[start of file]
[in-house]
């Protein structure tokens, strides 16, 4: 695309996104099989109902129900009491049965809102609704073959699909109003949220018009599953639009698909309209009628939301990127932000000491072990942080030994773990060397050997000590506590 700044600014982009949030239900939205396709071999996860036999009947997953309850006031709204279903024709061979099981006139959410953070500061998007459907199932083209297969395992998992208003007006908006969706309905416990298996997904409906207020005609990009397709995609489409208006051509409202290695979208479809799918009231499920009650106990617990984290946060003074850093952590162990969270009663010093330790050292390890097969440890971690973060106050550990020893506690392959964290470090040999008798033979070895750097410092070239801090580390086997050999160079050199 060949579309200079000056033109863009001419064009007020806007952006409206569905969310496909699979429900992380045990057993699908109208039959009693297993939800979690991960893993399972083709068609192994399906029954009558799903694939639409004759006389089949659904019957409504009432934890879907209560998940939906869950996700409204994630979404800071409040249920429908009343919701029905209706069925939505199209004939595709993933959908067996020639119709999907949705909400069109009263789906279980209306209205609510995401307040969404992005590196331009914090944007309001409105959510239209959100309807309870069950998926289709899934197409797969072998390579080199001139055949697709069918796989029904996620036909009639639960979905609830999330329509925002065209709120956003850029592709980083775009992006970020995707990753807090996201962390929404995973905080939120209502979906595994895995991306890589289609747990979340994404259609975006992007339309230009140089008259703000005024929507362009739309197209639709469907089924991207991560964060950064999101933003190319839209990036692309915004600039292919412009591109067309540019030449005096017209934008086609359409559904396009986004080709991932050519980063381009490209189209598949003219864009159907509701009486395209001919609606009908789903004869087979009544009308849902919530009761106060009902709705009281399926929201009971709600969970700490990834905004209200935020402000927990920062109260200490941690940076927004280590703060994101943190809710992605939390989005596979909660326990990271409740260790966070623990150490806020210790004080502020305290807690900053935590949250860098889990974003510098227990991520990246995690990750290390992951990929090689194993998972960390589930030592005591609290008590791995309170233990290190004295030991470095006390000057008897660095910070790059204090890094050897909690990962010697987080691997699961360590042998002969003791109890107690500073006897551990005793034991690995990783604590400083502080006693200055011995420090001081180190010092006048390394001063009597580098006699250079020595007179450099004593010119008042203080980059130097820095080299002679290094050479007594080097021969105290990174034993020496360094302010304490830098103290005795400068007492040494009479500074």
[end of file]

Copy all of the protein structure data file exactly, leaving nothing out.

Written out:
[in-house]
């Protein structure tokens, strides 16, 4: 695309996104099989109902129900009491049965809102609704073959699909109003949220018009599953639009698909309209009628939301990127932000000491072990942080030994773990060397050997000590506590 700044600014982009949030239900939205396709071999996860036999009947997953309850006031709204279903024709061979099981006139959410953070500061998007459907199932083209297969395992998992208003007006908006969706309905416990298996997904409906207020005609990009397709995609489409208006051509409202290695979208479809799918009231499920009650106990617990984290946060003074850093952590162990969270009663010093330790050292390890097969440890971690973060106050550990020893506690392959964290470090040999008798033979070895750097410092070239801090580390086997050999160079050199 060949579309200079000056033109863009001419064009007020806007952006409206569905969310496909699979429900992380045990057993699908109208039959009693297993939800979690991960893993399972083709068609192994399906029954009558799903694939639409004759006389089949659904019957409504009432934890879907209560998940939906869950996700409204994630979404800071409040249920429908009343919701029905209706069925939505199209004939595709993933959908067996020639119709999907949705909400069109009263789906279980209306209205609510995401307040969404992005590196331009914090944007309001409105959510239209959100309807309870069950998926289709899934197409797969072998390579080199001139055949697709069918796989029904996620036909009639639960979905609830999330329509925002065209709120956003850029592709980083775009992006970020995707990753807090996201962390929404995973905080939120209502979906595994895995991306890589289609747990979340994404259609975006992007339309230009140089008259703000005024929507362009739309197209639709469907089924991207991560964060950064999101933003190319839209990036692309915004600039292919412009591109067309540019030449005096017209934008086609359409559904396009986004080709991932050519980063381009490209189209598949003219864009159907509701009486395209001919609606009908789903004869087979009544009308849902919530009761106060009902709705009281399926929201009971709600969970700490990834905004209200935020402000927990920062109260200490941690940076927004280590703060994101943190809710992605939390989005596979909660326990990271409740260790966070623990150490806020210790004080502020305290807690900053935590949250860098889990974003510098227990991520990246995690990750290390992951990929090689194993998972960390589930030592005591609290008590791995309170233990290190004295030991470095006390000057008897660095910070790059204090890094050897909690990962010697987080691997699961360590042998002969003791109890107690500073006897551990005793034991690995990783604590400083502080006693200055011995420090001081180190010092006048390394001063009597580098006699250079020595007179450099004593010119008042203080980059130097820095080299002679290094050479007594080097021969105290990174034993020496360094302010304490830098103290005795400068007492040494009479500074």